Another way that divorce changes the lives of students is in the area of dating and remarriage.

Irene Walters, a student at Sevier, had to accept that her father re-married after her parents divorced.

“We still have fights, but we get along great,” she said of her stepmother. “I knew she was right for my dad when I met her.”
Brown has faced similar situations.

“My step mom and I are not close, but I don’t hate her either,” she said. “I do hate my mom’s boyfriends.”

Another problem that students face is that expectations can be very different at each parent’s house.

“My dad is stricter than my mom,” Sullivan said. “My mom lets me eat when I want, my dad doesn’t. That makes me sad.”

Brown agrees.

“I try to stay as far as I can from each parent because, they both expect different things from me and it’s too hard,” she said. “It makes me feel stress, mad, and more distant.”

Many students feel as if they have to choose between their parents.
“I am emotionally affected by having to constantly choose between my parents for 5 years,” Brown said.

Many children also face problems when trying to figure out how to deal with their feelings, so they keep their feelings bottled up.
As a psychologist, Nickels has seen first-hand how children deal with divorce.

“Youth may experience feelings of anger and resentment at losing an absent parent and the family as they knew it,” she said. “Anger is a necessary stage of the healing process, and feelings of anger are a normal reaction to loss and a traumatic life event.”

Nickels, however, doesn’t think that this is the best way to deal with anger.

“Feelings of anger are normal, but anger does not always emerge in healthy ways,” she said. “For example, a youth who is really furious at dad for abandoning the family, or marrying another person, may take out his or her anger by being cross and irritable with mom; frequent squabbles with siblings or friends; conflicts with teachers; or getting into fights and breaking school rules.”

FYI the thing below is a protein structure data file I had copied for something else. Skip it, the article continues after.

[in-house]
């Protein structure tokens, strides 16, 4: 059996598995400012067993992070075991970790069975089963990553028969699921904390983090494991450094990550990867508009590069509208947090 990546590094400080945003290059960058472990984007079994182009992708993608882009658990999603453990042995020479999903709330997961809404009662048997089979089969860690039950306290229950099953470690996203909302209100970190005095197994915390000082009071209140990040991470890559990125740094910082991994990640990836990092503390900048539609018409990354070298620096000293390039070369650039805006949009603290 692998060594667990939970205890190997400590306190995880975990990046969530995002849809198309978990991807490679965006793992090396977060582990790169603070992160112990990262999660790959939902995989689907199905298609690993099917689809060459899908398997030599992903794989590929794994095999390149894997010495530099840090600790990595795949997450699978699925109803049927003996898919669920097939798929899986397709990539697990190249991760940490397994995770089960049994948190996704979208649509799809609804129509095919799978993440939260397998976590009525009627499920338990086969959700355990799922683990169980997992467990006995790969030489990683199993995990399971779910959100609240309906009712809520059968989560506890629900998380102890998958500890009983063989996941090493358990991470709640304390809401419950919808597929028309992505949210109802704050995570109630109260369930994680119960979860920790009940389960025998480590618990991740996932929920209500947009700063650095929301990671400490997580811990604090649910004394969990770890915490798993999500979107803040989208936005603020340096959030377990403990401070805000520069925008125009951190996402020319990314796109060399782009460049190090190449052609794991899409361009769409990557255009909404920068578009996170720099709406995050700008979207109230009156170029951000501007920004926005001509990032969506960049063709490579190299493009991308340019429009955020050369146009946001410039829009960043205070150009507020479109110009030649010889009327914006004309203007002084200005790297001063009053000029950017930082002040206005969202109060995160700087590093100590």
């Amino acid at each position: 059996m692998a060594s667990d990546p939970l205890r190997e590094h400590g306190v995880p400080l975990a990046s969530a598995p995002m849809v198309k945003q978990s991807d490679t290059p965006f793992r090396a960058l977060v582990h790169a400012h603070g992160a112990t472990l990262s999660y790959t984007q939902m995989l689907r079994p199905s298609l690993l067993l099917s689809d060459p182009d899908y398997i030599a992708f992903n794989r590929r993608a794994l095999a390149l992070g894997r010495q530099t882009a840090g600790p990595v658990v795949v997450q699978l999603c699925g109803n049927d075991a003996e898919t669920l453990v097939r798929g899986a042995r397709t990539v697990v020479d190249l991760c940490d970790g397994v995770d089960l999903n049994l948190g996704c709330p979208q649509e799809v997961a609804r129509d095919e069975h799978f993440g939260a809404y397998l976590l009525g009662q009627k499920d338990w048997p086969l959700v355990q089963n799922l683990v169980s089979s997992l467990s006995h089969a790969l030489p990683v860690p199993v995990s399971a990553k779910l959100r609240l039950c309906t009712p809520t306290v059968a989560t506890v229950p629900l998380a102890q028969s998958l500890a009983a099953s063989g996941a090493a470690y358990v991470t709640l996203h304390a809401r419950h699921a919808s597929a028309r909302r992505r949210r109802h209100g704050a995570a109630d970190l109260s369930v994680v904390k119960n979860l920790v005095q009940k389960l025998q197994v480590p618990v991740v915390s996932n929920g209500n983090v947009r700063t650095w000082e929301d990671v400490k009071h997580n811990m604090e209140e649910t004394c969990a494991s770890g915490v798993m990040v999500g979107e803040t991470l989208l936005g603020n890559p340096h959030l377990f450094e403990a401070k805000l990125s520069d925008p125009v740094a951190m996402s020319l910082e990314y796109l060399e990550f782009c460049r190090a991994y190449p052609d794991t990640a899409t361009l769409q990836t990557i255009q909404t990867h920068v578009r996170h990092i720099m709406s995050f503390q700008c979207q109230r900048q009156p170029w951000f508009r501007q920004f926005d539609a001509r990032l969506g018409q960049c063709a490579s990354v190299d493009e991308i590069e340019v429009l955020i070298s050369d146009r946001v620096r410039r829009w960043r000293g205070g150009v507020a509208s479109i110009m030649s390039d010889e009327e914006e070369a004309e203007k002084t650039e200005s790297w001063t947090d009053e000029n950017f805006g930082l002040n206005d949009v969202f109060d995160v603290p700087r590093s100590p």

Other emotions that children experience when dealing with divorce are denial, shock, bargaining, guilt and depression. Some students even go to the extreme of cutting themselves or abusing drugs or alcohol.

People giving the child a shoulder to lean on is crucial step in a kid’s recovery from divorce.

“It is good to be honest and real with middle school youth in sharing briefly what you are feeling to help them know that feelings of shock, anger, guilt, sadness, and depression are normal reactions to loss, and that it is okay to have these feelings,” Nickels said.

Nickels also believes that it is important for parents to be aware of what their children may be feeling.

The students at Sevier agree.

“Don’t keep all your emotions inside, talk to someone about it if you need to,” Walters said.

Students are also emotionally affected when fellow students want to know about their home life.

“I just want to get off the subject and then I just stop talking all together,” Brown said.